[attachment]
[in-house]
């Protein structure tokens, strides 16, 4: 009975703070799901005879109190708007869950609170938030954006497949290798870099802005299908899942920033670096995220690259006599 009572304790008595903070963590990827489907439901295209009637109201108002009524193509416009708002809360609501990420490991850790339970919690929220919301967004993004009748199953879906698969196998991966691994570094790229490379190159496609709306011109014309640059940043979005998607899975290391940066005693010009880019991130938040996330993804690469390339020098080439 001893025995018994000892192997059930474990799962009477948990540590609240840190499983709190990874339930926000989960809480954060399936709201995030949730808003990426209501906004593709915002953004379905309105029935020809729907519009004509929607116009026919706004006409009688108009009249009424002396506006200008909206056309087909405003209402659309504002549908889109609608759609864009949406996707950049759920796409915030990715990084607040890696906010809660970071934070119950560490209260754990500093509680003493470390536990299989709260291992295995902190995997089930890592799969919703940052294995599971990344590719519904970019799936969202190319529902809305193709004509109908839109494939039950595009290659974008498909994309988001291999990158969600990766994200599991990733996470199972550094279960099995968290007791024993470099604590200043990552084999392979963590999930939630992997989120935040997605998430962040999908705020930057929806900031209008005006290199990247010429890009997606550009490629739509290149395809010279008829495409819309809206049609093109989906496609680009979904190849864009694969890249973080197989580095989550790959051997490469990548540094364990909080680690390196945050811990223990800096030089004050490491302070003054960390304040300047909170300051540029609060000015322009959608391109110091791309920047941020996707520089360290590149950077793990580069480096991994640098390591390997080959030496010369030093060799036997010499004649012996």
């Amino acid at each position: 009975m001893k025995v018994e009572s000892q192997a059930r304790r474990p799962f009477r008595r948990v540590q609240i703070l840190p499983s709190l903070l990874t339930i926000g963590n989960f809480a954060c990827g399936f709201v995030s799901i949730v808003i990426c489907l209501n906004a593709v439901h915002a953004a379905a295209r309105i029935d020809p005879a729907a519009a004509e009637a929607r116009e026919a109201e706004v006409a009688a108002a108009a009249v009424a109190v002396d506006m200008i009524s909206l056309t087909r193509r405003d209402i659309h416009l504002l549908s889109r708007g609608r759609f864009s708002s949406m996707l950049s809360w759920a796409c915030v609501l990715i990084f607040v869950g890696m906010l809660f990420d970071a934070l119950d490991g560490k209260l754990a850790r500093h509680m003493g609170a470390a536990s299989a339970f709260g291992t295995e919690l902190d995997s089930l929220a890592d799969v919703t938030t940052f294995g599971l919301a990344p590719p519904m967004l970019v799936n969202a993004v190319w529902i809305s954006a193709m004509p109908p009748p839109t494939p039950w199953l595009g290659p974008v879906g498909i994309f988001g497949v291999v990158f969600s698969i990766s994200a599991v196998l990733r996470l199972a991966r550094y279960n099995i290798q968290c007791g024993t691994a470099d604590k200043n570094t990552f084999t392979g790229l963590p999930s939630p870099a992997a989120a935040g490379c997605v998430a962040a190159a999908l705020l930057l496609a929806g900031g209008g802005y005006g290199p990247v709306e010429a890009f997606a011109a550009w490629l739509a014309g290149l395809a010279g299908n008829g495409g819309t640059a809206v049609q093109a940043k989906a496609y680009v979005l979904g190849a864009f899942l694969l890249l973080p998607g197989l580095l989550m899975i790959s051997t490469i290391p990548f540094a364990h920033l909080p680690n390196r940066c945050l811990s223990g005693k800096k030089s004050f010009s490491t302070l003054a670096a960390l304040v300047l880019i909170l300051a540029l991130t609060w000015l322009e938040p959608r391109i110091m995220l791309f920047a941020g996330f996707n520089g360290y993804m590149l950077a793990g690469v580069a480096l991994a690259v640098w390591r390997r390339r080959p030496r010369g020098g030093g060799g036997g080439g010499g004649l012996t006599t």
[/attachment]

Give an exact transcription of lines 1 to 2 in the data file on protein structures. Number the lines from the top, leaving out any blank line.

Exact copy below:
[in-house]
């Protein structure tokens, strides 16, 4: 009975703070799901005879109190708007869950609170938030954006497949290798870099802005299908899942920033670096995220690259006599 009572304790008595903070963590990827489907439901295209009637109201108002009524193509416009708002809360609501990420490991850790339970919690929220919301967004993004009748199953879906698969196998991966691994570094790229490379190159496609709306011109014309640059940043979005998607899975290391940066005693010009880019991130938040996330993804690469390339020098080439 001893025995018994000892192997059930474990799962009477948990540590609240840190499983709190990874339930926000989960809480954060399936709201995030949730808003990426209501906004593709915002953004379905309105029935020809729907519009004509929607116009026919706004006409009688108009009249009424002396506006200008909206056309087909405003209402659309504002549908889109609608759609864009949406996707950049759920796409915030990715990084607040890696906010809660970071934070119950560490209260754990500093509680003493470390536990299989709260291992295995902190995997089930890592799969919703940052294995599971990344590719519904970019799936969202190319529902809305193709004509109908839109494939039950595009290659974008498909994309988001291999990158969600990766994200599991990733996470199972550094279960099995968290007791024993470099604590200043990552084999392979963590999930939630992997989120935040997605998430962040999908705020930057929806900031209008005006290199990247010429890009997606550009490629739509290149395809010279008829495409819309809206049609093109989906496609680009979904190849864009694969890249973080197989580095989550790959051997490469990548540094364990909080680690390196945050811990223990800096030089004050490491302070003054960390304040300047909170300051540029609060000015322009959608391109110091791309920047941020996707520089360290590149950077793990580069480096991994640098390591390997080959030496010369030093060799036997010499004649012996």